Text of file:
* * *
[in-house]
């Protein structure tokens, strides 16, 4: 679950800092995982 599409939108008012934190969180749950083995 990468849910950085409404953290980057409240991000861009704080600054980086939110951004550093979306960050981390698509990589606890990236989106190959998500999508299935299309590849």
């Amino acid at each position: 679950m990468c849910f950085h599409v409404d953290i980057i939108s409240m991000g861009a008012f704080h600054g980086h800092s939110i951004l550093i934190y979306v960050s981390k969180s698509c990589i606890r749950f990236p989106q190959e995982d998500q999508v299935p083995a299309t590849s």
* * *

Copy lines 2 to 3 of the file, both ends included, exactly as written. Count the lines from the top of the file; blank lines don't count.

């Protein structure tokens, strides 16, 4: 679950800092995982 599409939108008012934190969180749950083995 990468849910950085409404953290980057409240991000861009704080600054980086939110951004550093979306960050981390698509990589606890990236989106190959998500999508299935299309590849």
């Amino acid at each position: 679950m990468c849910f950085h599409v409404d953290i980057i939108s409240m991000g861009a008012f704080h600054g980086h800092s939110i951004l550093i934190y979306v960050s981390k969180s698509c990589i606890r749950f990236p989106q190959e995982d998500q999508v299935p083995a299309t590849s």